I don't know Ravi's heart. Maybe he's just an immature, entitled middle class brat with a mean streak.  Maybe he would have grown up to be compassionate and caring, a hard-working computer scientist.  

No more. Ravi's life, even if it doesn't include 10 or 20 years in prison (and of course it shouldn't -- he was cruel, but not a killer) his life will be dramatically different.

Tyler suffered terribly (and not just because of Ravi and his cronies). His family is devastated and forever changed.  So is Ravi's. Everyone involved deserves deep compassion.

Tuesday, March 13, 2012

Is the Buddha Real? Mythology over Chronology

Was there really a prince named Siddartha Guatama, protected from all knowledge of suffering until he left the palace and saw sickness and death? Did he live as an ascetic and teacher and provide a coherent, orderly set of teachings until he died in 483 B.C.?  

Not likely. Outside of the Buddhist scriptures themselves, there's no evidence such a person ever lived. 

Anyway, those scriptures are philosophical and spiritual documents, never intended to be histories.

Does it matter?  If we find out there was an historical Buddha exactly like the one in the Keanu Reeves movie, will that impact the Four Noble Truths? 

If we discover that the Buddha is a holy composite and that the dharma is the product of many wonderful teachers, will it change suffering in the world or make us more or less compassionate and aware?

So why was I so thrilled last year to meditate at Lumbini in Nepal, the Unesco-designated  site of the Buddha's birth?

I prayed in there and and other Buddha sites and found it hard to leave because they are so holy. Holy not because of what might have happened there but made holy by use. For untold centuries faithful people have gone to those places for inspiration and reminders of what is true and what is important.  

Mythologies carry more truth than chronologies.  

Saturday, March 10, 2012

Catholic Social Teaching: Buddhists Can Learn from the Popes

Quick. Think about the teachings of the Catholic popes. What comes up for you first?  Birth control? Contraception? Gay marriage?  Abortion?  With the exception of abortion, these issues have never been near the top of the list of basic Church teachings. They are there at all  because Catholic teaching at its best is a “seamless garment,” but they are in the forefront because the more central teachings are just too challenging and uncomfortable for us in the rich countries.

Over 120 years ago Leo XIII strongly endorsed labor unions and justice for oppressed  workers, a decidedly unpopular view with the powerful.  Ever since, popes have pushed for human dignity and equality, the sanctity of all human life, equality of the sexes, the broad ownership of the means of production and profit (though not socialism), and care for the environment.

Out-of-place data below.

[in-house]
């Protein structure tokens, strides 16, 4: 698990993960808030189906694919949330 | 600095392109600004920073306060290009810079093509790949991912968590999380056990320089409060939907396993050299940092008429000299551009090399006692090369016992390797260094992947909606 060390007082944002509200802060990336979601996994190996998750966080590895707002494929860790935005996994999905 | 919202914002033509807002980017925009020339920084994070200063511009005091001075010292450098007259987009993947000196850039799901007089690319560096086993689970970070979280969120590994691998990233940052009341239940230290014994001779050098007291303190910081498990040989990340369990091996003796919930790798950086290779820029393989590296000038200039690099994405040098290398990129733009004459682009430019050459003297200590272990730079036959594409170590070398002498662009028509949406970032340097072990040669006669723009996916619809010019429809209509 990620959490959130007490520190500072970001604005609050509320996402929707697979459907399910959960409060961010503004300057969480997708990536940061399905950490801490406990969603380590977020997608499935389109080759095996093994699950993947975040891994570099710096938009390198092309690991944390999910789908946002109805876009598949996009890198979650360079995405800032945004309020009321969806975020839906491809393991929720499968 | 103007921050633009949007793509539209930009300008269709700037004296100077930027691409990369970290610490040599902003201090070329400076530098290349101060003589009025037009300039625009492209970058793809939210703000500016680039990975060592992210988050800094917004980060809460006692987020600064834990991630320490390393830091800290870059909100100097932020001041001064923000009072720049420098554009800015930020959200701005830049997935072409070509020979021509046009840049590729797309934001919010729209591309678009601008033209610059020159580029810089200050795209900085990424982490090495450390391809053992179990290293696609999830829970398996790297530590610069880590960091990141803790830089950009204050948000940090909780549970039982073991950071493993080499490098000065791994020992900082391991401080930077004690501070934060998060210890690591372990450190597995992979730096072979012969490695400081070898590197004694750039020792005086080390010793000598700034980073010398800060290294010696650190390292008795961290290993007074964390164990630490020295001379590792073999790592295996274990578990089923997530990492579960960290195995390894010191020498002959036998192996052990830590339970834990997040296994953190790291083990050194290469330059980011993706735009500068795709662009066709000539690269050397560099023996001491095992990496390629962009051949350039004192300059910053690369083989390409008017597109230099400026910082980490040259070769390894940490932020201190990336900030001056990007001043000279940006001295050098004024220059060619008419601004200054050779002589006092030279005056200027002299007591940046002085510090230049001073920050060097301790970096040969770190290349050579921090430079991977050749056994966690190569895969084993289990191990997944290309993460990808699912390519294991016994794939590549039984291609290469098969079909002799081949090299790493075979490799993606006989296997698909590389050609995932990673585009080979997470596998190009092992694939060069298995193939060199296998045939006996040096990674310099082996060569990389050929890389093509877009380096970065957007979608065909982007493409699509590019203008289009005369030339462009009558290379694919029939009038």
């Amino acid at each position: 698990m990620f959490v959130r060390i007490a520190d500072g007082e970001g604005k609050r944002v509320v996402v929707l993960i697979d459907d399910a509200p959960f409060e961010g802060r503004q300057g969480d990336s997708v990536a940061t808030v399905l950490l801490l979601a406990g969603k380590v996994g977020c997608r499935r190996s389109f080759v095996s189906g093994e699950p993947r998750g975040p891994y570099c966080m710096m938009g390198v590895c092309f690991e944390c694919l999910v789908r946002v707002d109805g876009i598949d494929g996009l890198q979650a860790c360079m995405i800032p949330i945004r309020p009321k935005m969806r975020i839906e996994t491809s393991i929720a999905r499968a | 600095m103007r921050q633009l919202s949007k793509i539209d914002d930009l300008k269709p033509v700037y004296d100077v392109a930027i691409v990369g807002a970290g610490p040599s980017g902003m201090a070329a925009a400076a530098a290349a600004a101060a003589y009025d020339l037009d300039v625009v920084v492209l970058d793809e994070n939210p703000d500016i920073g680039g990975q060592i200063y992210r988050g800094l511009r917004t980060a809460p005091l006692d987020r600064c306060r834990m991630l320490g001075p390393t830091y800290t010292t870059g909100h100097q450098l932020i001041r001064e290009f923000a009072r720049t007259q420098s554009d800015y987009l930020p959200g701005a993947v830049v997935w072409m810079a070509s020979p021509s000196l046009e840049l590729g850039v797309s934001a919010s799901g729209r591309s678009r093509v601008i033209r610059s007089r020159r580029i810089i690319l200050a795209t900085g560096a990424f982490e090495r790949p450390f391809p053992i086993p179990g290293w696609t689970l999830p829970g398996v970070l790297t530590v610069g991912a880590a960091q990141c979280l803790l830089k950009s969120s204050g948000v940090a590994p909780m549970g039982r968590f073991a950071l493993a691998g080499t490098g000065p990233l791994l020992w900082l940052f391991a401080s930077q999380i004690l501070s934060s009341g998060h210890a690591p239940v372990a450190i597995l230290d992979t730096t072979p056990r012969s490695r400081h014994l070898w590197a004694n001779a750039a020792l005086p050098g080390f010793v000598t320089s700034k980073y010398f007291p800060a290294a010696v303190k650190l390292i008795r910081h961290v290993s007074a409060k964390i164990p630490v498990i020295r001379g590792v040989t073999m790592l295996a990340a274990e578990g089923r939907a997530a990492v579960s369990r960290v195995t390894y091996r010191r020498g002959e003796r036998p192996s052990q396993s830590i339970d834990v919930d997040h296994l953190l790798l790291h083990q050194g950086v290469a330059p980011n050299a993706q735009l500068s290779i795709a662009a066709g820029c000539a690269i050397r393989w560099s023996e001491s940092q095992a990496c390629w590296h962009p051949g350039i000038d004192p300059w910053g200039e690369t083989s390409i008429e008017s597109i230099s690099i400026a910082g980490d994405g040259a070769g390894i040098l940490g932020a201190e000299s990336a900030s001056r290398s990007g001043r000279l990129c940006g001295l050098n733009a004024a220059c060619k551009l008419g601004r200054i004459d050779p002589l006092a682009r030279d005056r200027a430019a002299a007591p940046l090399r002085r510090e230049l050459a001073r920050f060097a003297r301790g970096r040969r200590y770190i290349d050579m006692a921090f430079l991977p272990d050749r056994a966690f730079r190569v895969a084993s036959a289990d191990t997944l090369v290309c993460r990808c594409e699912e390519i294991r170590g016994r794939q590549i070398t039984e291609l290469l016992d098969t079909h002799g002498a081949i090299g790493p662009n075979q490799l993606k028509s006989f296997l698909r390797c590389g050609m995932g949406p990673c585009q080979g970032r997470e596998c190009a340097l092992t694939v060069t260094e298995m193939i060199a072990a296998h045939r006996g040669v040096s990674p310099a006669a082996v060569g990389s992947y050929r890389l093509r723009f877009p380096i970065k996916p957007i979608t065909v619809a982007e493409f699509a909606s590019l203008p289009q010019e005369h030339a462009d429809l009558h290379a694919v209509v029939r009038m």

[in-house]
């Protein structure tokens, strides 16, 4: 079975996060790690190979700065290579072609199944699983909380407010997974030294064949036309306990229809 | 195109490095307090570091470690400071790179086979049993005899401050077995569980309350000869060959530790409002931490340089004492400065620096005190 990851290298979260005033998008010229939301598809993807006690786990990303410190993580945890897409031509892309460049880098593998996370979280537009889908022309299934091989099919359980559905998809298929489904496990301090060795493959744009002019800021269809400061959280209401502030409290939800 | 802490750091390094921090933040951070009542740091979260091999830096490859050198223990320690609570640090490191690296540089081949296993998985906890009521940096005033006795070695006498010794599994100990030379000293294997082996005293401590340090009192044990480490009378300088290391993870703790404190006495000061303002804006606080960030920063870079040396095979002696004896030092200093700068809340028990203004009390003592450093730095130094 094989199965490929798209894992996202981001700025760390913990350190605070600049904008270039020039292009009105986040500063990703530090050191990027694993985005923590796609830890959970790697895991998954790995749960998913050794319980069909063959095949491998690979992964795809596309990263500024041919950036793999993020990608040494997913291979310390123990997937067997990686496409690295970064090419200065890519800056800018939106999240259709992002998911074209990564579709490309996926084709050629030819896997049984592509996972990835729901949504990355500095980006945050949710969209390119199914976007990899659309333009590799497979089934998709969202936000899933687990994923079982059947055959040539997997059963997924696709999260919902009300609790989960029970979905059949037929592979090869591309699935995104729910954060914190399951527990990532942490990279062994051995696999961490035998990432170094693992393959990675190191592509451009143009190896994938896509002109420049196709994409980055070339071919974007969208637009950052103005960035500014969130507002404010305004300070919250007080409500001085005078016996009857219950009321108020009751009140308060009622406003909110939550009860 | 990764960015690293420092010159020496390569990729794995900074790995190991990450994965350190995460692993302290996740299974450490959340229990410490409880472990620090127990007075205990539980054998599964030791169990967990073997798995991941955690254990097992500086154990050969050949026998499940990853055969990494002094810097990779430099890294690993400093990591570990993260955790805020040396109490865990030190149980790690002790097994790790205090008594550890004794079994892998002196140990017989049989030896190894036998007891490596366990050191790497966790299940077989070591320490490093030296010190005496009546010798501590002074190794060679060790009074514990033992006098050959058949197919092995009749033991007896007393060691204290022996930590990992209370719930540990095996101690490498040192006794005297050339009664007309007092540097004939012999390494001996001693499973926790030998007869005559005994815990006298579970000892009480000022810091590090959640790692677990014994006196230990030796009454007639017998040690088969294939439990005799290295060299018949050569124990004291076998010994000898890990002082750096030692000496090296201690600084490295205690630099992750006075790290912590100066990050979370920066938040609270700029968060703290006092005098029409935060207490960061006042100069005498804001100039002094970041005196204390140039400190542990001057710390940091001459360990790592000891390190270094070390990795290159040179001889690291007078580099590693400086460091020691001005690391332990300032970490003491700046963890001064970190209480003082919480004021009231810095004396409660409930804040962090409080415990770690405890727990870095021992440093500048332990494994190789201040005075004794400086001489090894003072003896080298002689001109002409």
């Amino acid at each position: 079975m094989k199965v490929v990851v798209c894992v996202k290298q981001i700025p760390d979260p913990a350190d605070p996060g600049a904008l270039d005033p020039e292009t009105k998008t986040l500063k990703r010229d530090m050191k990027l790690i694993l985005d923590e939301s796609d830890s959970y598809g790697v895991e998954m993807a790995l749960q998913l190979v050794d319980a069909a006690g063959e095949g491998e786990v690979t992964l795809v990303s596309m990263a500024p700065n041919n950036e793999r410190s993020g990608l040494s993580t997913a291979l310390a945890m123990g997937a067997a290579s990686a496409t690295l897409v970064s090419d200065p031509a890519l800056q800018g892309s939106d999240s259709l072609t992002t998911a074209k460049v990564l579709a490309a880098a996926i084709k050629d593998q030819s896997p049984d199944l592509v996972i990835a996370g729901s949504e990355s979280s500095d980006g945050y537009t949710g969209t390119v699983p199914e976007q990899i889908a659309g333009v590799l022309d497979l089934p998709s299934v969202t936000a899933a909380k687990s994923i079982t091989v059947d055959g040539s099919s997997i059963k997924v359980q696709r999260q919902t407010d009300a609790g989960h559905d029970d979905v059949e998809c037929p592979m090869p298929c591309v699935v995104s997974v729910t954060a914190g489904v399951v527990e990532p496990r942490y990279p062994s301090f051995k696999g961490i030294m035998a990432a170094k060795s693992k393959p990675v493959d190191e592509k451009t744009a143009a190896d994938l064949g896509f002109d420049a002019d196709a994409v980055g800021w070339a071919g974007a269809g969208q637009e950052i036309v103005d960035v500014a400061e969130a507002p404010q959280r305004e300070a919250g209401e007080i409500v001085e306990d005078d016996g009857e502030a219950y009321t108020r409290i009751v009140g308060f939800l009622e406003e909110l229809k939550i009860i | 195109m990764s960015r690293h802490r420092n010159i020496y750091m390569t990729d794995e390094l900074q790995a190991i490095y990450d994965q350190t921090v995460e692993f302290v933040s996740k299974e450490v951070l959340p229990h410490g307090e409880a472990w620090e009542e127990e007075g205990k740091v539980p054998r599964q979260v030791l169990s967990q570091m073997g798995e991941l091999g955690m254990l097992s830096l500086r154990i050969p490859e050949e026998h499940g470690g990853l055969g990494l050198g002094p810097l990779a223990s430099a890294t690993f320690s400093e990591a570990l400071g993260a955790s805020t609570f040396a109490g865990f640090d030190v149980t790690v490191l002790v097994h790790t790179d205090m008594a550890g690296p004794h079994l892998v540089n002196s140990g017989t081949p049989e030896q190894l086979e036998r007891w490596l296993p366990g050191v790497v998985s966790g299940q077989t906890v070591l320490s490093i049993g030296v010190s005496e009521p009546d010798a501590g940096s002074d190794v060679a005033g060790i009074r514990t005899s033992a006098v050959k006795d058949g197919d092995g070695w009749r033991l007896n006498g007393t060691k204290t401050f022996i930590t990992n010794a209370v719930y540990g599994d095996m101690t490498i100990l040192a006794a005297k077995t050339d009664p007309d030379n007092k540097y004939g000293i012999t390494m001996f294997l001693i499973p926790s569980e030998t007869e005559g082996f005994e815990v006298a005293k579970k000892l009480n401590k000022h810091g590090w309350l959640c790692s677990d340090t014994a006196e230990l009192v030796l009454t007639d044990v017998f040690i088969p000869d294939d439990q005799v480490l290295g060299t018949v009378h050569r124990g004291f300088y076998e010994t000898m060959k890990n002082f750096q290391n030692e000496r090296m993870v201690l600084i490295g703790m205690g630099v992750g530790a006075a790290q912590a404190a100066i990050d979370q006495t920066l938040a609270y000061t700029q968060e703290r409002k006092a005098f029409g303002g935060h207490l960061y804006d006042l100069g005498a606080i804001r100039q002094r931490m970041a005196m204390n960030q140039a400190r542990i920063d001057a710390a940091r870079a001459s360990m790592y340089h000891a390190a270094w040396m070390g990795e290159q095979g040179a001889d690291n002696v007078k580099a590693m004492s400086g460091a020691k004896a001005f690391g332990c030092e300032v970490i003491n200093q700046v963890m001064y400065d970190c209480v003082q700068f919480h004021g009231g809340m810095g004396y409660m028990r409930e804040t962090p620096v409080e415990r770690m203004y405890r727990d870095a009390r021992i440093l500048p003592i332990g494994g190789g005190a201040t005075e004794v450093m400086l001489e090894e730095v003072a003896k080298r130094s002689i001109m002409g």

Even when the Church was powerful in countries with imperial ambitions, the popes condemned imperialism and insisted on basic rights for all, including the right to self-determination and economic independence. Above all, popes preached the revolutionary “preferential option for the poor and vulnerable,” with all that means for social policy.

Yes, the Church takes itself and its prerogatives too seriously, sometimes at the expense of common sense. Right now, the American church is flexing its muscles for the first time since the priest-pedophile scandals almost broke its back. Too bad it’s about the technicalities of who pays for women’s health care. But still.
If you’re going to have a big religion that is still trying to get into bed with secular powers, it’s not a bad thing that it has consistently preached (and sometimes practiced) social justice.
Unlike Limbaugh and Santorum and some of the Ayatollahs, the popes can be wise teachers.

The Church has much to learn from Buddhism. . .and vice versa.

Gay Marriage? Buddhists Don't Even Believe in Marriage

 Buddhists Don't Even Believe in Marriage

If Buddhists don't get excited about homosexuality, they're even less concerned about marriage. Fact is, they don't believe in marriage at all, at least as a sacrament. It's a civil union, a contract between two people. Monks don't officiate at weddings.  They do bless weddings, but monks will bless anything including bikes and beer bar grand openings.

Over here, we're all tied up about the difference between marriage and civil unions. Many would let gays have all their civil rights, so long as they don't call it marriage, because marriage is "sacred."

For Buddhists, everything and everyone is sacred already. Including gay people and their love. And a commitment to love and fidelity between two people is just a civil union, but that's plenty. 

We're not going to see gay marriage in Thailand or Tibet any time soon. Most Buddhists live in countries that are very conservative socially, and social norms are always stronger than religion. But no matter, they don't have sacramental marriage for straight people either.